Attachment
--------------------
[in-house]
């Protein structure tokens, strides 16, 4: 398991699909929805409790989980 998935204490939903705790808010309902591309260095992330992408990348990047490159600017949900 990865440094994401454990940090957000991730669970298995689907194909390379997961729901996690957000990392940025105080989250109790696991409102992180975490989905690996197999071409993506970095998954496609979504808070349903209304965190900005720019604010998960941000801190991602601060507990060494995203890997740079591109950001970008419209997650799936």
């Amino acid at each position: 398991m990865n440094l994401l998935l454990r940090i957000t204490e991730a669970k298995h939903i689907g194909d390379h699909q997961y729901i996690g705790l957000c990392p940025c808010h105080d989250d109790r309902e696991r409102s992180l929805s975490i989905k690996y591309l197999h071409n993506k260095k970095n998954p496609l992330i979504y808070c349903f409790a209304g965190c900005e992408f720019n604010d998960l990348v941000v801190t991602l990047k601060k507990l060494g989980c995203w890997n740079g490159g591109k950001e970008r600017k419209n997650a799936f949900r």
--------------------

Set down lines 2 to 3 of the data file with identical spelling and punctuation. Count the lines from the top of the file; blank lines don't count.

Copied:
């Protein structure tokens, strides 16, 4: 398991699909929805409790989980 998935204490939903705790808010309902591309260095992330992408990348990047490159600017949900 990865440094994401454990940090957000991730669970298995689907194909390379997961729901996690957000990392940025105080989250109790696991409102992180975490989905690996197999071409993506970095998954496609979504808070349903209304965190900005720019604010998960941000801190991602601060507990060494995203890997740079591109950001970008419209997650799936």
């Amino acid at each position: 398991m990865n440094l994401l998935l454990r940090i957000t204490e991730a669970k298995h939903i689907g194909d390379h699909q997961y729901i996690g705790l957000c990392p940025c808010h105080d989250d109790r309902e696991r409102s992180l929805s975490i989905k690996y591309l197999h071409n993506k260095k970095n998954p496609l992330i979504y808070c349903f409790a209304g965190c900005e992408f720019n604010d998960l990348v941000v801190t991602l990047k601060k507990l060494g989980c995203w890997n740079g490159g591109k950001e970008r600017k419209n997650a799936f949900r």